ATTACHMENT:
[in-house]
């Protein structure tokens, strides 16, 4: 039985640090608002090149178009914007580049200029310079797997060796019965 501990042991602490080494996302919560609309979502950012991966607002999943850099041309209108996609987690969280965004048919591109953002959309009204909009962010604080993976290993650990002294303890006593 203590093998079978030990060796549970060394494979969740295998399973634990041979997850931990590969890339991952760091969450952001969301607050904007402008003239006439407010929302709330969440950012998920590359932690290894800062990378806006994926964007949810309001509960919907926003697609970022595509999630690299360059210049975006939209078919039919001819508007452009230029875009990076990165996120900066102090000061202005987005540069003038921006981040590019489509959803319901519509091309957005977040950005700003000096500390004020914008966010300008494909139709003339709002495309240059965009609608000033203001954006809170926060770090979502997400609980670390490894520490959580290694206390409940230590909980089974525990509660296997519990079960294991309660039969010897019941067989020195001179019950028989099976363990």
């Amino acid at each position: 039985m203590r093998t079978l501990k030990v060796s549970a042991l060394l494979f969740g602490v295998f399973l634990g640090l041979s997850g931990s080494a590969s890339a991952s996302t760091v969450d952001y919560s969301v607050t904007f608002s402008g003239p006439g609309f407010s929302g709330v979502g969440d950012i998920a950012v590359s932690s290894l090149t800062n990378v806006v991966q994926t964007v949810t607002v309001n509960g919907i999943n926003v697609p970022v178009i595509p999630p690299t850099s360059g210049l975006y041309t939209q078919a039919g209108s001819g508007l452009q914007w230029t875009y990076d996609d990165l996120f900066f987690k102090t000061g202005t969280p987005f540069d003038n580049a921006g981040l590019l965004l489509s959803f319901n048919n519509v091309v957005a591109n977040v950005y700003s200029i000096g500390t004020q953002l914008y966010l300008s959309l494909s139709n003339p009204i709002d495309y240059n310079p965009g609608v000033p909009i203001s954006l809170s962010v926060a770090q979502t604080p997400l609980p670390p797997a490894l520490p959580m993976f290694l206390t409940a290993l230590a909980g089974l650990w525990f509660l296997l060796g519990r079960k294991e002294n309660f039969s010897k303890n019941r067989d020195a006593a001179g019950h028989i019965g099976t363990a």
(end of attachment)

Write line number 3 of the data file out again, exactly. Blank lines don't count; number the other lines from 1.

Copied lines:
């Amino acid at each position: 039985m203590r093998t079978l501990k030990v060796s549970a042991l060394l494979f969740g602490v295998f399973l634990g640090l041979s997850g931990s080494a590969s890339a991952s996302t760091v969450d952001y919560s969301v607050t904007f608002s402008g003239p006439g609309f407010s929302g709330v979502g969440d950012i998920a950012v590359s932690s290894l090149t800062n990378v806006v991966q994926t964007v949810t607002v309001n509960g919907i999943n926003v697609p970022v178009i595509p999630p690299t850099s360059g210049l975006y041309t939209q078919a039919g209108s001819g508007l452009q914007w230029t875009y990076d996609d990165l996120f900066f987690k102090t000061g202005t969280p987005f540069d003038n580049a921006g981040l590019l965004l489509s959803f319901n048919n519509v091309v957005a591109n977040v950005y700003s200029i000096g500390t004020q953002l914008y966010l300008s959309l494909s139709n003339p009204i709002d495309y240059n310079p965009g609608v000033p909009i203001s954006l809170s962010v926060a770090q979502t604080p997400l609980p670390p797997a490894l520490p959580m993976f290694l206390t409940a290993l230590a909980g089974l650990w525990f509660l296997l060796g519990r079960k294991e002294n309660f039969s010897k303890n019941r067989d020195a006593a001179g019950h028989i019965g099976t363990a």